A commission may consist of experts or representatives of different organisations; it may be made up of members of the parliament or a single commissioner with specialist knowledge within the area, and works intensively over a limited period in order to make proposals on how to solve problems in important areas. The government issues directives for the work of each commission. The commission carries out its task and then submits its proposals to the government. Usually, approximately 200 commissions are active at the same time, most of them working within a time frame of up to two years. Each year the government submits to the parliament a report on these commissions stating which are in process and how their work is progressing.
On completion of their work, the committees publish their findings in a final report, sometimes preceded by an interim report. These reports are published in the Swedish Government Official Report series. A committee proposal is first circulated for comment before it is drafted as a government Bill. This gives stakeholders such as government agencies, interest groups and the general public an opportunity to express their views on the matter.
General Responsibility for Education at National Level
The government and parliament have overall responsibility for education in Sweden. Nearly all education come under the auspices of the Ministry of Education and Research, including:
- Preschool (förskola)
- The preschool class (förskoleklass)
- The compulsory school (grundskola)
- The Sami school (sameskola)
- Compulsory school for pupils with learning disabilities (grundsärskola)
- The special school (specialskola)
- The upper secondary school (gymnasieskola)
- Upper secondary school for pupils with learning disabilities (gymnasiesärskola)
- Municipal adult education (kommunal vuxenutbildning, Komvux)
- Special education for adults (särskild utbildning för vuxna, särvux)
- Swedish tuition for immigrants (svenskundervisning för invandrare, sfi)
- Higher education and research (högskolan)
The Swedish University of Agricultural Science comes under the Ministry of Agriculture. Labour market training comes under the Ministry of Employment. The Ministry of Defense is responsible for training of officers and the Ministry of Justice for training for the police force.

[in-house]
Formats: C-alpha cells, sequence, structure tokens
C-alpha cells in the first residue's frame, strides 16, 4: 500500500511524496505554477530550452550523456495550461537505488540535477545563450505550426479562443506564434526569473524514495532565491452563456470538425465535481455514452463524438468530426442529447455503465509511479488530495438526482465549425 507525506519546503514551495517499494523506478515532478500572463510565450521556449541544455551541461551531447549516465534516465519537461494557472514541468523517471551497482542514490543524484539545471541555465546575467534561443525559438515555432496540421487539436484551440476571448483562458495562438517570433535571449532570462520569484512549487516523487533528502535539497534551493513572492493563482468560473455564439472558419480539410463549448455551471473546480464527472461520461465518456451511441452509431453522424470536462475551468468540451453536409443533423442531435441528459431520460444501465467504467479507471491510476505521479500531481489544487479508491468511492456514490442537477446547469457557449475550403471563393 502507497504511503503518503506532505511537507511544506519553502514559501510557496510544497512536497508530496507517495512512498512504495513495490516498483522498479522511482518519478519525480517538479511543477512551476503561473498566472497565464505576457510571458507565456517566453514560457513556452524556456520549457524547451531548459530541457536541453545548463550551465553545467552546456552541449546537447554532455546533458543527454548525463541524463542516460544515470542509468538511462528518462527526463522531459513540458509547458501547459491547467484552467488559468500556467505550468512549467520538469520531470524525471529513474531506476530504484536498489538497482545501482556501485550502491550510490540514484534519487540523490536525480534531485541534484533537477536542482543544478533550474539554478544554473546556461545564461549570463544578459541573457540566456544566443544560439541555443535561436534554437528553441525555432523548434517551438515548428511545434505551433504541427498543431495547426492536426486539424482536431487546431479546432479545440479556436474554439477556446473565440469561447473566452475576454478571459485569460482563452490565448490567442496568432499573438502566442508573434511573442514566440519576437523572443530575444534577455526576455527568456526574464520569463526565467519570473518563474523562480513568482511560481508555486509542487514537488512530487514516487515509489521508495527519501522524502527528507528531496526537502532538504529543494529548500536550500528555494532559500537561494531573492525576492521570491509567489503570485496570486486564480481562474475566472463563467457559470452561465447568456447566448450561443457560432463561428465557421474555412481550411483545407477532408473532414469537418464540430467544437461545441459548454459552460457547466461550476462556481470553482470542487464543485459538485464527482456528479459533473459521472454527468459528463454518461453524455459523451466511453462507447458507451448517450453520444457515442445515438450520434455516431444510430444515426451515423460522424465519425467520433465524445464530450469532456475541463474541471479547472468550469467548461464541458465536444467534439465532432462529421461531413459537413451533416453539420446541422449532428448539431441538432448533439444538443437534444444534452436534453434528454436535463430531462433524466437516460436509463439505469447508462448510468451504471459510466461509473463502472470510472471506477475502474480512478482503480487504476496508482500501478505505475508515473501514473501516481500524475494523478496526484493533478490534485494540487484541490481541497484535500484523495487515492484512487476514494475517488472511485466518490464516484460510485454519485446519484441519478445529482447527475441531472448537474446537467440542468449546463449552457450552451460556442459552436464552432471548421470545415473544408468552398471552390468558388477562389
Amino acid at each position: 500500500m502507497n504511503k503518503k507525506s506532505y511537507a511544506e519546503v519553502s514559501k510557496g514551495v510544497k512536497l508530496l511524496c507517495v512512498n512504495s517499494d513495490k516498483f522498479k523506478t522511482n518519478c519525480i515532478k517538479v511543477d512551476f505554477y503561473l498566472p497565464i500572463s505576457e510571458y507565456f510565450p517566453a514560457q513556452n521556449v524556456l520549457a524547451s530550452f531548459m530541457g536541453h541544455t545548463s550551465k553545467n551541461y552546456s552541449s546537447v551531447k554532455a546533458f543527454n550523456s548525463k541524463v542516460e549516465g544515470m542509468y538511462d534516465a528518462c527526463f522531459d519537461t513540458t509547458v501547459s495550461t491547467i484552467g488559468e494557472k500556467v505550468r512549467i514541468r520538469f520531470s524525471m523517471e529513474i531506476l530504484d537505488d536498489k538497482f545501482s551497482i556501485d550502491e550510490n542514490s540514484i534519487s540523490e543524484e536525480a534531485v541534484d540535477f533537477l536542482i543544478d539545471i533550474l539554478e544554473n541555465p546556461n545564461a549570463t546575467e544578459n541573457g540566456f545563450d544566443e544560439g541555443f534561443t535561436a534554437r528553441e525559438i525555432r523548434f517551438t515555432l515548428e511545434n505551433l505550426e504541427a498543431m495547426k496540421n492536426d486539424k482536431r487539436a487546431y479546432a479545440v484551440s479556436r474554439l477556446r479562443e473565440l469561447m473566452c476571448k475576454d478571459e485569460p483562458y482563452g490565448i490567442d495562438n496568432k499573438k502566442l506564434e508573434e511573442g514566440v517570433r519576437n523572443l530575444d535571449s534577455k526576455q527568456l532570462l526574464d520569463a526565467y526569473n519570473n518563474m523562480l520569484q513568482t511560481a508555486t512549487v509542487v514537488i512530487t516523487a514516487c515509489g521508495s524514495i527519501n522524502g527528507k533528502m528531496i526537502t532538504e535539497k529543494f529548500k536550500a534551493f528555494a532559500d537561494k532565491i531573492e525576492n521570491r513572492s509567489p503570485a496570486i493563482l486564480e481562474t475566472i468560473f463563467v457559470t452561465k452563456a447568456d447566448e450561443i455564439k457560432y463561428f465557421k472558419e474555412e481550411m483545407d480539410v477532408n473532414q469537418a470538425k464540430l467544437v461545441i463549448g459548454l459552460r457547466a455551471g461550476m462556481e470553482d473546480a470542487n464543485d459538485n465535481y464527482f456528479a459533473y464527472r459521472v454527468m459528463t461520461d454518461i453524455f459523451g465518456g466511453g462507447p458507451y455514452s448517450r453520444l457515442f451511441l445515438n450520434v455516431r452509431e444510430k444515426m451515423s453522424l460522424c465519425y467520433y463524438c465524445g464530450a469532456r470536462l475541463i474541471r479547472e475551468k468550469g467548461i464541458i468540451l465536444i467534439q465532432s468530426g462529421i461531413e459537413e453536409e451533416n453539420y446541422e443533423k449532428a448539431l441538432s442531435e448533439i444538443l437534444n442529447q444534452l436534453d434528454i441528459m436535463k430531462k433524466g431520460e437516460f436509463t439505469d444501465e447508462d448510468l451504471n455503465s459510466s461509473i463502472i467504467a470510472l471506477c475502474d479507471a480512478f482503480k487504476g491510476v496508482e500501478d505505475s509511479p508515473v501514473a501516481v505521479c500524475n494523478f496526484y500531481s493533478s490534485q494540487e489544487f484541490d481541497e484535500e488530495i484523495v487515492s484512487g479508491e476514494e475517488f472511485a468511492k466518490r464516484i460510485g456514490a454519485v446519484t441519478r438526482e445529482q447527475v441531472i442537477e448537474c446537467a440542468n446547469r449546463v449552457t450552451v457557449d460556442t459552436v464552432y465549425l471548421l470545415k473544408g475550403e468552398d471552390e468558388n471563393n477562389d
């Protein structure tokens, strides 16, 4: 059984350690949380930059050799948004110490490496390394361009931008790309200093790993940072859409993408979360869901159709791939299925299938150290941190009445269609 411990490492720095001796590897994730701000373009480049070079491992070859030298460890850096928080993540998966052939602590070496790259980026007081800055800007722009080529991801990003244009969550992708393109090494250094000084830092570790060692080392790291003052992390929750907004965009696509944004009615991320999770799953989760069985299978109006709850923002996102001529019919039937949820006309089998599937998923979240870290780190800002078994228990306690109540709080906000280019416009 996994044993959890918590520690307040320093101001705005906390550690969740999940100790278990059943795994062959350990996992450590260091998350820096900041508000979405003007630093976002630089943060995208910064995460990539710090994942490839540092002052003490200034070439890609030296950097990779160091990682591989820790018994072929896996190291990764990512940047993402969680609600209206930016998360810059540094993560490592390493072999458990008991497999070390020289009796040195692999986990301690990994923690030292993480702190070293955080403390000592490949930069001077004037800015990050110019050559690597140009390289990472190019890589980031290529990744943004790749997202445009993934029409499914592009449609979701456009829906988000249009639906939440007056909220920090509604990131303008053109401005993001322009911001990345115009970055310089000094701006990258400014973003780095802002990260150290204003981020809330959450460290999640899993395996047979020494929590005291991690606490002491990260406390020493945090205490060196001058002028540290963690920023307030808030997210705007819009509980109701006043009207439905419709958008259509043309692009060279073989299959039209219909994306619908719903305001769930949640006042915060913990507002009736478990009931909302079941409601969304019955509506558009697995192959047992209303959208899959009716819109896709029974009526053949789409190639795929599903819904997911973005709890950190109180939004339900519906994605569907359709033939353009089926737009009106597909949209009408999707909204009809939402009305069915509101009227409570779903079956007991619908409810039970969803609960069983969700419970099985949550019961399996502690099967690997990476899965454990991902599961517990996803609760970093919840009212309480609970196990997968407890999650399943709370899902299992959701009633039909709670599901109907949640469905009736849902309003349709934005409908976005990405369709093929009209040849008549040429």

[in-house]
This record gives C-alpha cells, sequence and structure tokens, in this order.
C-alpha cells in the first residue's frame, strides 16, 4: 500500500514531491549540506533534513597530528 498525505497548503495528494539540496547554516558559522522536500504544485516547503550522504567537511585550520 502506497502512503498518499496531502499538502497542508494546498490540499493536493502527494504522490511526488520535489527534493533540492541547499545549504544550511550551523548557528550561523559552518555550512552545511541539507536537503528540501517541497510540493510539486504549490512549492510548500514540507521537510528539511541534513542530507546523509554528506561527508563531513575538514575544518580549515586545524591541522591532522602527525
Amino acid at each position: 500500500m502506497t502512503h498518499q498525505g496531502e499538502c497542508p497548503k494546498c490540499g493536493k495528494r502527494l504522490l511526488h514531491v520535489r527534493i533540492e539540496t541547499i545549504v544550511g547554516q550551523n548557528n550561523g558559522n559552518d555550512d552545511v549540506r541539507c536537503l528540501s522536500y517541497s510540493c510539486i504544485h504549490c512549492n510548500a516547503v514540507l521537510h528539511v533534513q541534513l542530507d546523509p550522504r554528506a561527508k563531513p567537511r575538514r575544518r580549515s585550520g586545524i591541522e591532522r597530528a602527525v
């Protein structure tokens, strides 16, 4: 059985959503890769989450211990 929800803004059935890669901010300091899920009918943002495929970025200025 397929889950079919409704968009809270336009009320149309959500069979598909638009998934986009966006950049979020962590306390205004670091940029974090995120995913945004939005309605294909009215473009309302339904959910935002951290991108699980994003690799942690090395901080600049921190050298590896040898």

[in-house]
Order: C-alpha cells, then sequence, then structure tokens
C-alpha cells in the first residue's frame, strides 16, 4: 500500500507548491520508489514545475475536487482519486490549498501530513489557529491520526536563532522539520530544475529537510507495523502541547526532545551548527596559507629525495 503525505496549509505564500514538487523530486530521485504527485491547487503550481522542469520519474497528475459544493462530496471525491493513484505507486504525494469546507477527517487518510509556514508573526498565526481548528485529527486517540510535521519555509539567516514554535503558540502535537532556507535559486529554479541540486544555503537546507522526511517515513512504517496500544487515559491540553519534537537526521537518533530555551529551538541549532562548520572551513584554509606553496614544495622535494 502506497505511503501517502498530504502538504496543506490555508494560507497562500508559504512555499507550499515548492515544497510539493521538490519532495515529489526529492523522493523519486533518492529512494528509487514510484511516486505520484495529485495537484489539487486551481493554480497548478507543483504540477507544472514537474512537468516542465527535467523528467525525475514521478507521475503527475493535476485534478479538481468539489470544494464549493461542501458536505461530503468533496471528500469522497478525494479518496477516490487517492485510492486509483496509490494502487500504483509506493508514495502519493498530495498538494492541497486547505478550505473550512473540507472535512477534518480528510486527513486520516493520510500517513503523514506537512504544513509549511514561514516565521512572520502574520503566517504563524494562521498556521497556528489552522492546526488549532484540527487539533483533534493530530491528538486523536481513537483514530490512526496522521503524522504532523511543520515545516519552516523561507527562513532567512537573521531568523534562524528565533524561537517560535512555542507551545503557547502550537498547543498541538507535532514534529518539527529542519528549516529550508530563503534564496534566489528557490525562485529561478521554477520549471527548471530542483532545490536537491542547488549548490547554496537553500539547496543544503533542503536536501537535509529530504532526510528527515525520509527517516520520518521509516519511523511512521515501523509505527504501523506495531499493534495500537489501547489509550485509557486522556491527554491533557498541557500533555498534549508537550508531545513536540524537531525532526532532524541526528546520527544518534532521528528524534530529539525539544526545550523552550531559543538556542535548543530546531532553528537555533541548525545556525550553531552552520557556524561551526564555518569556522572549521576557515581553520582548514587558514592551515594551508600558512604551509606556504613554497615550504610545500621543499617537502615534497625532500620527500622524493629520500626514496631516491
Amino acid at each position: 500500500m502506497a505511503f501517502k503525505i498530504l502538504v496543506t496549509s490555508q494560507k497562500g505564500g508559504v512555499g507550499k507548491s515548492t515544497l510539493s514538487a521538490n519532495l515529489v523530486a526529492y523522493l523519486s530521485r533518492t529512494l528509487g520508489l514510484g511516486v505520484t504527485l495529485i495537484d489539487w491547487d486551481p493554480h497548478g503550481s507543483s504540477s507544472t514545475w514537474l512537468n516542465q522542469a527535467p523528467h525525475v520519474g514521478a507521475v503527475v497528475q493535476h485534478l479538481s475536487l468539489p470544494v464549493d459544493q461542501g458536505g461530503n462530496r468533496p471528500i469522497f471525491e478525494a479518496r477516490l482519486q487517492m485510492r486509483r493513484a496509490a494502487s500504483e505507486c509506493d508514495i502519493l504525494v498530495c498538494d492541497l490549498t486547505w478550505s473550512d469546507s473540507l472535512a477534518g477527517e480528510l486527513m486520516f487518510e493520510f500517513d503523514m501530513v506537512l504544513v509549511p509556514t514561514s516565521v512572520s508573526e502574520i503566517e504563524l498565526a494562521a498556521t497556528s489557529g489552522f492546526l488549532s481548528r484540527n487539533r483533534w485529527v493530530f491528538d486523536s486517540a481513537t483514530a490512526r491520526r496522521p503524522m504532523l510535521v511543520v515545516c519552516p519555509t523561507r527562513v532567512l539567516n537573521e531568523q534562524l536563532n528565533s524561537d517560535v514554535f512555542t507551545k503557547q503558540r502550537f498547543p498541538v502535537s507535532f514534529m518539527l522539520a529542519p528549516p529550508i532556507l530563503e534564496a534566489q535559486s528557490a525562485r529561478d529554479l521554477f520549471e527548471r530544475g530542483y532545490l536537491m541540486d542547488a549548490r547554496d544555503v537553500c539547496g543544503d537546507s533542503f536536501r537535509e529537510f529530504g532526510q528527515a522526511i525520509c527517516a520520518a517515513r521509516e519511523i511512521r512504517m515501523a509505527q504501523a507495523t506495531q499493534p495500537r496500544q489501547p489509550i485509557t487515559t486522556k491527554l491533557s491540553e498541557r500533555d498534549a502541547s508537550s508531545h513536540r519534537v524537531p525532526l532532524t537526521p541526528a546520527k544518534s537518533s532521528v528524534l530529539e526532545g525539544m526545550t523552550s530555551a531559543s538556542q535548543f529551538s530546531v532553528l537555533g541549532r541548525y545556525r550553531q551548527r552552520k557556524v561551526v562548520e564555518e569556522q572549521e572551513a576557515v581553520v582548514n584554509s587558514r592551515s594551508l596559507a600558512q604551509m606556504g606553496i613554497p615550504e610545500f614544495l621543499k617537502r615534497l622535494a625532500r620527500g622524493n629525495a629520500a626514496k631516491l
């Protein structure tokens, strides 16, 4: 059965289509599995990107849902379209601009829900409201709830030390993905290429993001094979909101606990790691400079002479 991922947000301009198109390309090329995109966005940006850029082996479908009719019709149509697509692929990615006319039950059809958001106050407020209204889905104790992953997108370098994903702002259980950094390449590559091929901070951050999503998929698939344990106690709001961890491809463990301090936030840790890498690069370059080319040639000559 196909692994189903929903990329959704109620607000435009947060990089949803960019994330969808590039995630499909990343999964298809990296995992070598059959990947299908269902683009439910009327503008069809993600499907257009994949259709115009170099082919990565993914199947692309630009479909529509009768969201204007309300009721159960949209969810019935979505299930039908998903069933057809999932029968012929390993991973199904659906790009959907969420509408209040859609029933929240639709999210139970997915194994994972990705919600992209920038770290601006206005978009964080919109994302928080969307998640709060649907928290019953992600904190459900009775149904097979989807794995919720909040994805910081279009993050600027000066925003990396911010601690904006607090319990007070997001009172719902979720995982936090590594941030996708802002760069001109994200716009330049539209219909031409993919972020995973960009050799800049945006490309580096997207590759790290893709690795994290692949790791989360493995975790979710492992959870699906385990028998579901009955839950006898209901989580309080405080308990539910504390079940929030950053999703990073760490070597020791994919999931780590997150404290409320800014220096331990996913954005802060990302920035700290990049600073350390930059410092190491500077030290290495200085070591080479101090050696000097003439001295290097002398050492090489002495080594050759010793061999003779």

Central Administrative Authorities
The practical implementation of decisions by the government and the parliament is delegated to the central administrative agencies, which are independent of the ministries but funded by them. These agencies make their own decisions in accordance with the yearly guidelines laid down by the government. These guidelines come as general instructions to the authority, in the annual government budget appropriation document, and as special tasks. The school system is goal-based with a high degree of local responsibility. The main responsibility for education lies with the municipalities and the authorities responsible for grant-aided independent schools. Main agencies involved in educational matters are:
The Swedish National Agency for Education (Skolverket) is the central administrative authority for the Swedish public school system for children, young people and adults, as well as for pre-school and school-age childcare. It is the task of the agency to work actively for the achievement of the goals that are drawn up at different levels within the school system, that is, in the school curriculum, course syllabus, etc. The agency steers, supports, follows up and evaluates the work and the result of municipalities and schools, with the purpose of improving quality ensuring that all pupils have access to equal education. The Swedish National Agency for Education is also responsible for distributing and evaluating government grants for the achievement of goal fulfillment, and for guaranteeing quality in the different activities. The agency support preschools and schools in their development, and the support provided shall be given national priority.
The Swedish Schools Inspectorate (Skolinspektionen) ensures that local authorities and independent schools follow existing laws and regulations. It is the central agency responsible for preschool, the welfare of schoolchildren, schools management and adult education. The aim of the agency is to ensure the equal right of all children to a good education, in a safe environment. The Swedish Schools Inspectorate conducts regular supervision of all schools. It is also responsible for granting licenses to new independent schools. Furthermore, it decides on applications for entitlement to subsidies and also monitors national supervision of upper secondary schools.